.list(Product, { offsets })

// add with the `offsets()` method
const { watchId } = await Watch
  .offsets({ state: "CT" })

# Relationships

Adding FK Relationships

If you're establishing a FK relationship from a model which has dynamic path to one which does not then the API remains the same. If you are operating in reverse you will need to do one of two things:

  1. Full composite key. In the example below the FK reference is to a model which has foo and bar as part of the dynamic path. By stating the explicit values of the composite key the FK will always work.

    originatingModel.addToRelationship('fkPropertyOnOriginating', {
        id: "[ID VALUE]",
        foo: "abc",
        bar: "def"

    Note: setRelationship for 1:1 cardinality based relationships take the same syntax

  2. Passthrough. If the originating model has property values for all of the dynamic segments in the FK then you can simply state the ID as a string (this is just the standard API syntax) and it will assume that the PK and FK have the same values for these properties.

      "[ID VALUE]"

# Mocking

Mocking model's which have dynamic offsets leverages one of two strategies:

  1. Explicit Override. The generate() method that hangs off of Mock allows you to override mocking for a set of properties and by including the property which has the prefix you are holding it constant and thereby producing a reasonable result (e.g., reasonable because a prefix property should always be a bound set of values not a random mock)

     await Mock(Product, db).generate(10, { state: "CT" });

    If you wanted to mock several different states (in this example) then you could simple have a line item for each.

  2. Constrained Mocks. There are two named mocks which you can use to your advantage to maintained a constrained set of mocks. They are random and sequence; both take a discrete set of values as options and therefore they result in a natural data pattern for mocked data. Here is an example where we use both. The model would be:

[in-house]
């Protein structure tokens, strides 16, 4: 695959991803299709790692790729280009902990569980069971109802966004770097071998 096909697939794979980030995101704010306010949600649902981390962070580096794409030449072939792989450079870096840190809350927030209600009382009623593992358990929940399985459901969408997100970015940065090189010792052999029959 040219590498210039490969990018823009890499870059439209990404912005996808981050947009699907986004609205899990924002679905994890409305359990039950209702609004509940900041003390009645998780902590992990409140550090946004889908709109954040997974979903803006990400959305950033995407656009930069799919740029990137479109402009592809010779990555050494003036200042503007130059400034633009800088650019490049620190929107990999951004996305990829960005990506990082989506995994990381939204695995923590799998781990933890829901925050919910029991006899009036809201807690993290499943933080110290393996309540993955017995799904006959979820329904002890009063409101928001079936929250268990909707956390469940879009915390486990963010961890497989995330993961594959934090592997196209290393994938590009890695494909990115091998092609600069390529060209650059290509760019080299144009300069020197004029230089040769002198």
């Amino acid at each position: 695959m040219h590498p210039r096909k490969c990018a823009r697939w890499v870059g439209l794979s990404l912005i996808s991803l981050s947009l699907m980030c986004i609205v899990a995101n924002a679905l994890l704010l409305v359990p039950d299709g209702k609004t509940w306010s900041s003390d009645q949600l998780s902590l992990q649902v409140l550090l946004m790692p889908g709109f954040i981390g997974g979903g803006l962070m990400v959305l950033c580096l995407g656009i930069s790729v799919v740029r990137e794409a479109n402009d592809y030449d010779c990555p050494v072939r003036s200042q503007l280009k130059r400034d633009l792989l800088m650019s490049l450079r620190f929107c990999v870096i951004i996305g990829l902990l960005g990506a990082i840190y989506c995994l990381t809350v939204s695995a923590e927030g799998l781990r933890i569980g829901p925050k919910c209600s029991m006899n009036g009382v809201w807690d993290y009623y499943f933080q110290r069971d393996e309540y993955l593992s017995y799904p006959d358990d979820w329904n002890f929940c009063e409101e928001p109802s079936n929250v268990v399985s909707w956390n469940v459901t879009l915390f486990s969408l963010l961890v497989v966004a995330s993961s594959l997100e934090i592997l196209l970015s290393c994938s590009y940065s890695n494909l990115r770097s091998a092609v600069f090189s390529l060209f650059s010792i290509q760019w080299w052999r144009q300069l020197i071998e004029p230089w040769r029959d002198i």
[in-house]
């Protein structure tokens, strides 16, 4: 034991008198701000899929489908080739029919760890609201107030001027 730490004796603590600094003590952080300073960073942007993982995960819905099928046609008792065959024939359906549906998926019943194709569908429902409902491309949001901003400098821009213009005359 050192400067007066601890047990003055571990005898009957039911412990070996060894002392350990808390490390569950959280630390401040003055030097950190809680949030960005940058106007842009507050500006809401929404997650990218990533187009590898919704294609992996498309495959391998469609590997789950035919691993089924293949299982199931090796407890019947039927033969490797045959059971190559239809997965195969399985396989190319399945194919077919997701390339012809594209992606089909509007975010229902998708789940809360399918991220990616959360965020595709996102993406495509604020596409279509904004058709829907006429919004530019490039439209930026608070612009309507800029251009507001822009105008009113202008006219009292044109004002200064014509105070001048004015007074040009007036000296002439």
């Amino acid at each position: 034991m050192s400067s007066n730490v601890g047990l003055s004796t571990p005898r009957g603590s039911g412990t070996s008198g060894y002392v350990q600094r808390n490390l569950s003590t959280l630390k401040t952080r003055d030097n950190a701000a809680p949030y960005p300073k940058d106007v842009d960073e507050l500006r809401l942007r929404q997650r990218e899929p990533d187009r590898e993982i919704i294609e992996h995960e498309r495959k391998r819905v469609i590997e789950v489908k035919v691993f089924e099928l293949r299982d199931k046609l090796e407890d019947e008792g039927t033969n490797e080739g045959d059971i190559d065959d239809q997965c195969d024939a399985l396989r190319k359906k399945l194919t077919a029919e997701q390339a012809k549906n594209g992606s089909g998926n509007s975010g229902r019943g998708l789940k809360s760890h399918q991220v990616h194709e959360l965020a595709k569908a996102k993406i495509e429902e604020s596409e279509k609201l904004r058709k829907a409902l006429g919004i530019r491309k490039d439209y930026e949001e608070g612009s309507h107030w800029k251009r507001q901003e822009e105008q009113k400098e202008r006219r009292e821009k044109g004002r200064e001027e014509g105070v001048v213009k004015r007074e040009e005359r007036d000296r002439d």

@model({ dbOffset: ':state/:category' })
    export default Product extends Model {
     // ...
     @property @mock("sequence", "CT","MA") state;
     @property @mock("random", "Groceries", "Cosmetics") category;

    And then the Mock would look like:

     await Mock(Product, db).generate(10);

    In this example there would be an even distribution of products between "CT" and "MA" and the products which have a random distibution between "Groceries" and "Cosmetics".

Both of these methods are possible but it is considered best practice that you set each model which has a dynamic offset to a mock that constrains to a reasonable set and then you can apply exceptions where needed. This "best practice" becomes essential if you are using Mocks with the followRelationships() method.

# Utility Functions

Record's API surface has a few useful utility functions for working with dynamic paths:

  • dbPath - is not new but it now responds with the dynamic path rather then just pushing out a static string as defined in dbOffset.
  • hasDynamicPath - a boolean flag indicating if underlying Model has dynamic segments
  • dynamicPathComponents - an array of the properties which are dynamic for the underlying Model.
  • compositeKey - returns the composite key for the underlying Model; will throw error if all required parameters are not yet set
  • compositeKeyRef - returns the composite key as a string
Last Updated: 1/5/2020, 8:07:41 AM